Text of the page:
Tuesday, February 08, 2005

More on the NHS

In my previous post on the NHS I didn't propose anything positive of my own. My point in my previous post was to question the conclusions that the authors of the Reform Report arrive at: that a greater private sector involvement in cancer care would resolve the problems that cancer care faces in the UK: bureaucracy, lack of staff and lack of facilities. In this post I want to make a few remarks about funding the NHS.

Last night's Dispatches programme on Channel 4 was about the funding of the NHS. The presenter made the pretty sound case that the current funding increases for the service cannot credibly be sustained beyond 2008 and that costs are sure to rise, both because we'll have to pay back for PFI projects at high costs, because the costs of treatments are rising (I know that my own rather positive experience with NHS care probably set the country back at least £50,000) and because an ageing population will require more care. The presenter's suggestion was one that I totally support: that, given the political liability of tax increases, and if huge waiting lists are to be avoided, we'll have to move to a system of partial funding through compulsory private health insurance (paid for either by individuals or by employers) for the better off and universal, comprehensive and free-at-source care for the less well-off.

This is the system that's used across Europe, for example in France. And the French health service is marvellous. Still, the system of incentives that insurance would produce would have to be managed very carefully.

Legitimacy: First, I take it that higher income earners would have to be presented with some reason for taking on the extra burden of health insurance. Some set of incentives would have to be provided in order to make insurance worthwhile, assuming both that their taxes didn't fall and that the basic NHS care was still comprehensive. A very fine line would have to be struck. I fully support the idea that we should look at things like smaller ward sizes and, in some circumstances, faster turn-arounds for those who have assumed the costs of private insurance. Otherwise people might quite justifiably announce that they are being taxed twice for the same service.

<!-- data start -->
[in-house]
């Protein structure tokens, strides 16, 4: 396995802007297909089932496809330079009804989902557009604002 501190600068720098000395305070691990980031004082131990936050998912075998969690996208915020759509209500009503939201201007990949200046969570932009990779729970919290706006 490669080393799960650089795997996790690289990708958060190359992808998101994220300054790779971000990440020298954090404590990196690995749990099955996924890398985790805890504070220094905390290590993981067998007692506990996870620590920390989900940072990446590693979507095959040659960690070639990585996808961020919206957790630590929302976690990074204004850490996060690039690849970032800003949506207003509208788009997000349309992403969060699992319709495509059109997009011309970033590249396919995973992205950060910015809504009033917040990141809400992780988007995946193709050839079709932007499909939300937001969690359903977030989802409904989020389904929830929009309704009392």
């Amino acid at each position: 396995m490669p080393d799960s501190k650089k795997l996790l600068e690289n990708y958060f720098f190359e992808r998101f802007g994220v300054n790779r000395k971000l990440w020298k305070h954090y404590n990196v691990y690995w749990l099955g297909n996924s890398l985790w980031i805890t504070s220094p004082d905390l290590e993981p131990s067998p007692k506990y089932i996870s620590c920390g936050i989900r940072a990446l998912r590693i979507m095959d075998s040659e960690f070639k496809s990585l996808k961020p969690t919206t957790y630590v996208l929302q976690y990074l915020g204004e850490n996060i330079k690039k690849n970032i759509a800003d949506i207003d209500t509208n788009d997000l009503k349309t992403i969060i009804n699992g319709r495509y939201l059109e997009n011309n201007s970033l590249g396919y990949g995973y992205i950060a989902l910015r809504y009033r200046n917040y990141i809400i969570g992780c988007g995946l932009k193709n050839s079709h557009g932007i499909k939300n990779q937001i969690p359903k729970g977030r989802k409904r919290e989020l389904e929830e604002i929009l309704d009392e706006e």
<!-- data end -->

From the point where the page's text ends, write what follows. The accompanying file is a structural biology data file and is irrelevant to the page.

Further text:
Quality of basic provision: We'd have to be very careful, however, that we didn't head down the road the Ireland has taken: low quality basic provision, high personal costs for GP visits and costly insurance in order to be treated at a standard that's roughly equivalent to some of the services that the NHS provides now. There are unfortunate consequences at each stage of this system. The high GP costs mean that people might not present early with illnesses, meaning that they will receive less effective treatment at higher costs. The low quality basic provision is an injustice: healthcare should not be distributed based on ability to pay. And those who pay insurance should feel pretty resentful that they are not likely to see much of a return on their investment (beyond being a bit better off, in health terms, than their poorer neighbours.

I'm not sure how these pitfalls are to be avoided. I suppose the secret is that, provided the basic provision was sound, and there was real competition in the health insurance market, insurance companies might be provided with good reasons to extend a reasonable quality of care to their customers. But that would have to be achieved with a simultaneous reduction in insurance premiums, so that sufficient numbers could afford it.

What is certain is that the NHS, as is, will not last. As the presenter of Dispatches said, we have until 2008 to make up our minds. No debate on the issue means that we can expect bad decisions. Any bets?

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